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Feature on Harry Williams. Topic: CIVIL WAR & PEOPLE
Written by Barbara Adams & Jim Sayre in April, 1998


A red leather diary, written in 1864 and recovered in 1996 from a Texas public school lost and found department, links a prominent 19th century Miami County attorney with Sidney, Ohio.

Henry Harrison Williams, who referred to himself as "Harry" in his personal, yearlong diary, faithfully recorded his law studies in Sidney, the "unfortunate" weather, his longing for his new wife who lived in New Carlisle, the price of gold, and the breaking news of the Civil War he had been forced to leave because of wounds at the Battle of Shiloh.   His successful practice of law assured a place for him in written Miami Valley history (Genealogical and Biographical Record--GBR, Miami County, Ohio, Lewis Publ. Co., 1900). The unresolved mystery is how his diary ended up lost in a Texas school over 130 years after it was written.

Found in Texas.
Thanks to Ken and Lois Carlson of The Woodlands, Texas, the diary has come back to Sidney. Mrs. Carlson, a schoolteacher, brought the lost diary home. When no one inquired about it for over a year, Mr. Carlson, noting the diary’s reference to "Sidney, Ohio," called the Amos Memorial Public Library and was directed to Barbara Adams of Shelby County’s Genealogical Society.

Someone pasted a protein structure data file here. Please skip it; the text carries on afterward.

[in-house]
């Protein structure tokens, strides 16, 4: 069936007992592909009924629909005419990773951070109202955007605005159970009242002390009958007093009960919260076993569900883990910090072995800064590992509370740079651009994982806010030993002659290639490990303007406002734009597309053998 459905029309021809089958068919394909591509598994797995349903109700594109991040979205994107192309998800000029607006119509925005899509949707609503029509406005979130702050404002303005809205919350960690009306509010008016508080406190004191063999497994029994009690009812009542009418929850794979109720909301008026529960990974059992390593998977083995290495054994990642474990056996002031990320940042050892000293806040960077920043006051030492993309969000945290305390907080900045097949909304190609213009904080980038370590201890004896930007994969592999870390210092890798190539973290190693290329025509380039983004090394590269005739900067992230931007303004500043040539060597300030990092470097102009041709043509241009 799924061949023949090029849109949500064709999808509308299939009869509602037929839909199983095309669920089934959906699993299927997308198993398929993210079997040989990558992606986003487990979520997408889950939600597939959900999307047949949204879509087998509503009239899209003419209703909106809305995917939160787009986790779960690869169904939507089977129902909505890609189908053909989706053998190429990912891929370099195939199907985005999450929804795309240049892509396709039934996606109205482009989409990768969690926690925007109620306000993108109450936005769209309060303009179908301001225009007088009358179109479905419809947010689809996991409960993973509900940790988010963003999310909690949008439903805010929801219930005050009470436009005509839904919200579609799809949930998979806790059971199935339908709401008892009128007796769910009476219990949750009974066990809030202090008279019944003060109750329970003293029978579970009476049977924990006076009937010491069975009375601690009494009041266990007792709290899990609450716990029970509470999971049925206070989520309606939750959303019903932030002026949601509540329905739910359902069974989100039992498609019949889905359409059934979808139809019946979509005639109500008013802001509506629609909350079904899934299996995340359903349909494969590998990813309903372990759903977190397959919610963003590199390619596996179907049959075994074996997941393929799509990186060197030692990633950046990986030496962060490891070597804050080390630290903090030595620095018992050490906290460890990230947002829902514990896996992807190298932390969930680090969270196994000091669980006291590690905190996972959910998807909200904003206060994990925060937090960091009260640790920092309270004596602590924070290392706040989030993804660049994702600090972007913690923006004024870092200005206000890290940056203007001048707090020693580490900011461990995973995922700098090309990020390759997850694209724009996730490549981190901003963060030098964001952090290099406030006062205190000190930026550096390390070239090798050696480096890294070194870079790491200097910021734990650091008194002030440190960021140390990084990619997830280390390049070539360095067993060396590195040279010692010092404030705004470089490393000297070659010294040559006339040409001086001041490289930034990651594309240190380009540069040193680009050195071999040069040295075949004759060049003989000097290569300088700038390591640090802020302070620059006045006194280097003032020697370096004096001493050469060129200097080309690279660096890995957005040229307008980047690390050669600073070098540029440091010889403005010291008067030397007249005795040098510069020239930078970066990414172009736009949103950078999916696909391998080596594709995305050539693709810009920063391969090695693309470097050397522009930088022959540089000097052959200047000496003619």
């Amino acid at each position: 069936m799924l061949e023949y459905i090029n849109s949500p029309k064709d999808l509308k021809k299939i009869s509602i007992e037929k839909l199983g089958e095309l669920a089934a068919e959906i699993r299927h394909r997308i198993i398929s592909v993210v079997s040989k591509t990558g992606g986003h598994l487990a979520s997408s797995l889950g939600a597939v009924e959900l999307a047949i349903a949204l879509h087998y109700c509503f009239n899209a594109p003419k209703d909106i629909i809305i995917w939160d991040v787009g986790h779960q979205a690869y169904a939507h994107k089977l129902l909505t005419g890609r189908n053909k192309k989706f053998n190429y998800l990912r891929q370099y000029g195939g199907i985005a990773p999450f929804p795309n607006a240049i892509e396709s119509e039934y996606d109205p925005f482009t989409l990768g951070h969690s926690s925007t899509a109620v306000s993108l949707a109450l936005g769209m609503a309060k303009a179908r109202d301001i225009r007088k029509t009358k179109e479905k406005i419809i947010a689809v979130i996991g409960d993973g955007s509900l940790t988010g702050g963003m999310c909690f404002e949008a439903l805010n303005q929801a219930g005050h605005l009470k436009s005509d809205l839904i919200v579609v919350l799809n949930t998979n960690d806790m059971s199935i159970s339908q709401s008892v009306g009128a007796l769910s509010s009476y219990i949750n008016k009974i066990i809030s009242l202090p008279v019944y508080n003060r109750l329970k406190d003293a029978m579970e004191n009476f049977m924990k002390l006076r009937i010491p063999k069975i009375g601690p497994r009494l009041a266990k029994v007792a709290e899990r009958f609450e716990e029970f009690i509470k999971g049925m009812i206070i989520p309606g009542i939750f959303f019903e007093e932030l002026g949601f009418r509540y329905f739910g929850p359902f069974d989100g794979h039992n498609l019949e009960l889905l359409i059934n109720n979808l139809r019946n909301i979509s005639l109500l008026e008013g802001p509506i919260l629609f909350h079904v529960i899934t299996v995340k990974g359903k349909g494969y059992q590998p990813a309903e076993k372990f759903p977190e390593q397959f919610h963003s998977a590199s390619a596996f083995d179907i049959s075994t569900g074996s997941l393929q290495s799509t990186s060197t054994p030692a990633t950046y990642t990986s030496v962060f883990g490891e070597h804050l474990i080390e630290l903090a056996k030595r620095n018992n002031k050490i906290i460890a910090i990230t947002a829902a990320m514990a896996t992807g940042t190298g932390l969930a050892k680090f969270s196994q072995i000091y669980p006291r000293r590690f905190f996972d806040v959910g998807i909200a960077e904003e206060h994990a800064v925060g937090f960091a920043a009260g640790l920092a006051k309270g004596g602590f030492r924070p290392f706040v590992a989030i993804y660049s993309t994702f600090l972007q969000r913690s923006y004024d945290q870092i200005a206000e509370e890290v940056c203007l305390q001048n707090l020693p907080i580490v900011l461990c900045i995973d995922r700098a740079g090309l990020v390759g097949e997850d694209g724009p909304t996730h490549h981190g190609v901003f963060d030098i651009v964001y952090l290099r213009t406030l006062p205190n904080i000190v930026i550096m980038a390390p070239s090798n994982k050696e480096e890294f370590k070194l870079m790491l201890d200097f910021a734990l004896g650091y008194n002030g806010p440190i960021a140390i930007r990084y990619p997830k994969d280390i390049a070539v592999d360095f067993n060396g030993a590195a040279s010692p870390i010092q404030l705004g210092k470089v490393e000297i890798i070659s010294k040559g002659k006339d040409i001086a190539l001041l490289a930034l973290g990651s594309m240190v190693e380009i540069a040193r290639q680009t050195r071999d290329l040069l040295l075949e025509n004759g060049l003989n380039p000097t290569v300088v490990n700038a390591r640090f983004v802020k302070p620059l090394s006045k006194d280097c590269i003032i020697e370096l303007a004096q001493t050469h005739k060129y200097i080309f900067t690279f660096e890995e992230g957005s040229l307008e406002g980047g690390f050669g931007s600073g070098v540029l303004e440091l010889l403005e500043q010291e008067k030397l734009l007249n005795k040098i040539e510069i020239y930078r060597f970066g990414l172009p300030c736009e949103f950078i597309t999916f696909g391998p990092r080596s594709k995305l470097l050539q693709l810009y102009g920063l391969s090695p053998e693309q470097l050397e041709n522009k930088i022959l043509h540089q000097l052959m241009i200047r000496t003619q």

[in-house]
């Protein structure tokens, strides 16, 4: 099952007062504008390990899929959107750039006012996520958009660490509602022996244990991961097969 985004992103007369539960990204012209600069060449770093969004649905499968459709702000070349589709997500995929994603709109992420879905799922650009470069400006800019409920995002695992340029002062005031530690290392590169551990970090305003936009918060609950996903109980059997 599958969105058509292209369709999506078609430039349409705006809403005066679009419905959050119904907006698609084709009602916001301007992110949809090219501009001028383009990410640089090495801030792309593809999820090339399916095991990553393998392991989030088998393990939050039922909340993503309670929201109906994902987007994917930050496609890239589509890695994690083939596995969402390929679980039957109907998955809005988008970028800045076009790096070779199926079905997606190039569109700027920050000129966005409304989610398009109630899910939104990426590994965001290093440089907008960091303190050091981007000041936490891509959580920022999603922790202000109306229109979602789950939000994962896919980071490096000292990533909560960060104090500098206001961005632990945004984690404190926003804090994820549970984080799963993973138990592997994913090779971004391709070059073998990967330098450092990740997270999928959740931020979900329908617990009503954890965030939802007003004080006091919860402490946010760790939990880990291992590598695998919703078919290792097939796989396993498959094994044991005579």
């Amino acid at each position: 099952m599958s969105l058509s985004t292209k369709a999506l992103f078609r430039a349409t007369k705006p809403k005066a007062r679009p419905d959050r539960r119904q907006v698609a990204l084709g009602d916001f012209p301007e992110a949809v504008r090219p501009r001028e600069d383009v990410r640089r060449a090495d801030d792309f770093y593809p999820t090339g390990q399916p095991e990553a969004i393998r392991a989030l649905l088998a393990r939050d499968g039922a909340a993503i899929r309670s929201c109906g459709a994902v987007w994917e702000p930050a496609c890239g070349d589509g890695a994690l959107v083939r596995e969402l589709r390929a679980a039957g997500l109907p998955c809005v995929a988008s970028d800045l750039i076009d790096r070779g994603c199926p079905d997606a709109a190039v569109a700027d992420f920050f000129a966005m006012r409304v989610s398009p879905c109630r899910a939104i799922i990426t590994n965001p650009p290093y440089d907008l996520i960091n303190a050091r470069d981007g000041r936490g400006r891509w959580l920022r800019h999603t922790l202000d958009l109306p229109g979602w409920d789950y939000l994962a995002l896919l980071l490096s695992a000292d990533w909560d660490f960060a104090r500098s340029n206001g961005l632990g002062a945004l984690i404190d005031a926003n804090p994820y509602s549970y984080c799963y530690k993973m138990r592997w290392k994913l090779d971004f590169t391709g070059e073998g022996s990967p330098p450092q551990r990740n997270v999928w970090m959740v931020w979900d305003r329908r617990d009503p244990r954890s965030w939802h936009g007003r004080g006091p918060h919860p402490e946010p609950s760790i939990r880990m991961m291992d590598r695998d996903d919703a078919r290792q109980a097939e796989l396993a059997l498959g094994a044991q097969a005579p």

Subsequent discussion between Adams and Carlson brought the faded, barely legible diary to Shelby County for Adams to laboriously transcribe. "Copying it was difficult, with a few words illegible," Adams reports. "While Harry did well in spelling, his punctuation marks were scarce. The only changes I made to the original were the addition of more capital letters which clarify his meaning."  Entries began January 1, 1864, and concluded December 31, 1864. The diary features a rich combination of everyday concerns and a more far-reaching concern with the war and other national issues.

Born a native of Clark County in 1840, Williams had taught school for a couple years before embarking on the study of law with J. S. Conklin in Sidney. He soon left his studies to join the 15th Ohio Volunteer Infantry, serving under General McClellan in the West Virginia campaign. "…in December, 1861, he again enlisted in the 71st O.V. I. and served as a private until discharged in 1863; was engaged in the Battle of Philippi, in the McClellan campaign of 1861; also the battles of Columbus, Miss., and Shiloh, in which last engagement he was wounded in the right hip and disabled for life; he was taken prisoner by the rebels, but after a four months’ confinement paroled and exchanged, receiving his discharge on account of disability in 1863" (The History of Miami County, Ohio, W.H. Beers & Co., 1880).